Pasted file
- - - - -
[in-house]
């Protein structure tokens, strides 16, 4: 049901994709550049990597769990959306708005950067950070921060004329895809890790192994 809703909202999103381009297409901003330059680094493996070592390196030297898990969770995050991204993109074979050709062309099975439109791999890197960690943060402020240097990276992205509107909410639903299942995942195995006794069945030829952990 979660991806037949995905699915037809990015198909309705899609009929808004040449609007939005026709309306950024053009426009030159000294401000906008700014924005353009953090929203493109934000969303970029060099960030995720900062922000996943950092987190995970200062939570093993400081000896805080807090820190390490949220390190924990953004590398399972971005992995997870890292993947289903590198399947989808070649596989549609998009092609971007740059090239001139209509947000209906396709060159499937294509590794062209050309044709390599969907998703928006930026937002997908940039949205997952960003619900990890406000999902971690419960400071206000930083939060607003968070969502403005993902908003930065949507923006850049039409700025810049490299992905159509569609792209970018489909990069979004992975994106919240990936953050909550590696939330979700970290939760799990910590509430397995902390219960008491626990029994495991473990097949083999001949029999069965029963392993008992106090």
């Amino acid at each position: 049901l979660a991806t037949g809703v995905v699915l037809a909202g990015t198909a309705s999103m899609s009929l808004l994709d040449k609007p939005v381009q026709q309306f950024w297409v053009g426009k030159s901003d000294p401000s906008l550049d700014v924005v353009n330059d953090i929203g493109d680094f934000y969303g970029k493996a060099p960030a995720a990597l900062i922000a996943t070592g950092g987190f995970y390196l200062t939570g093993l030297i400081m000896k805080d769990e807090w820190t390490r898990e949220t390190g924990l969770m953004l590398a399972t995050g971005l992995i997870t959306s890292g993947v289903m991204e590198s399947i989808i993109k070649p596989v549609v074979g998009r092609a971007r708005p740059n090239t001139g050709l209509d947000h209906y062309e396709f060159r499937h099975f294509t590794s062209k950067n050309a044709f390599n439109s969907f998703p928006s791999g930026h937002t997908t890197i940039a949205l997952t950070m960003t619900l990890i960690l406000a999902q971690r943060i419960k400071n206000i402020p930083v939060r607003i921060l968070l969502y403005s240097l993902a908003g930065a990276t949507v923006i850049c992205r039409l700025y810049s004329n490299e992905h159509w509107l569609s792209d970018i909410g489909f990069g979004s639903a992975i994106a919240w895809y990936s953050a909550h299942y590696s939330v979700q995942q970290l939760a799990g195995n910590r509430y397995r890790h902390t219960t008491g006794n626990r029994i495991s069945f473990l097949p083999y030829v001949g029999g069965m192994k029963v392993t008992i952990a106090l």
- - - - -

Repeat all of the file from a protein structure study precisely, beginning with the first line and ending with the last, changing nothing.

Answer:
[in-house]
């Protein structure tokens, strides 16, 4: 049901994709550049990597769990959306708005950067950070921060004329895809890790192994 809703909202999103381009297409901003330059680094493996070592390196030297898990969770995050991204993109074979050709062309099975439109791999890197960690943060402020240097990276992205509107909410639903299942995942195995006794069945030829952990 979660991806037949995905699915037809990015198909309705899609009929808004040449609007939005026709309306950024053009426009030159000294401000906008700014924005353009953090929203493109934000969303970029060099960030995720900062922000996943950092987190995970200062939570093993400081000896805080807090820190390490949220390190924990953004590398399972971005992995997870890292993947289903590198399947989808070649596989549609998009092609971007740059090239001139209509947000209906396709060159499937294509590794062209050309044709390599969907998703928006930026937002997908940039949205997952960003619900990890406000999902971690419960400071206000930083939060607003968070969502403005993902908003930065949507923006850049039409700025810049490299992905159509569609792209970018489909990069979004992975994106919240990936953050909550590696939330979700970290939760799990910590509430397995902390219960008491626990029994495991473990097949083999001949029999069965029963392993008992106090």
């Amino acid at each position: 049901l979660a991806t037949g809703v995905v699915l037809a909202g990015t198909a309705s999103m899609s009929l808004l994709d040449k609007p939005v381009q026709q309306f950024w297409v053009g426009k030159s901003d000294p401000s906008l550049d700014v924005v353009n330059d953090i929203g493109d680094f934000y969303g970029k493996a060099p960030a995720a990597l900062i922000a996943t070592g950092g987190f995970y390196l200062t939570g093993l030297i400081m000896k805080d769990e807090w820190t390490r898990e949220t390190g924990l969770m953004l590398a399972t995050g971005l992995i997870t959306s890292g993947v289903m991204e590198s399947i989808i993109k070649p596989v549609v074979g998009r092609a971007r708005p740059n090239t001139g050709l209509d947000h209906y062309e396709f060159r499937h099975f294509t590794s062209k950067n050309a044709f390599n439109s969907f998703p928006s791999g930026h937002t997908t890197i940039a949205l997952t950070m960003t619900l990890i960690l406000a999902q971690r943060i419960k400071n206000i402020p930083v939060r607003i921060l968070l969502y403005s240097l993902a908003g930065a990276t949507v923006i850049c992205r039409l700025y810049s004329n490299e992905h159509w509107l569609s792209d970018i909410g489909f990069g979004s639903a992975i994106a919240w895809y990936s953050a909550h299942y590696s939330v979700q995942q970290l939760a799990g195995n910590r509430y397995r890790h902390t219960t008491g006794n626990r029994i495991s069945f473990l097949p083999y030829v001949g029999g069965m192994k029963v392993t008992i952990a106090l």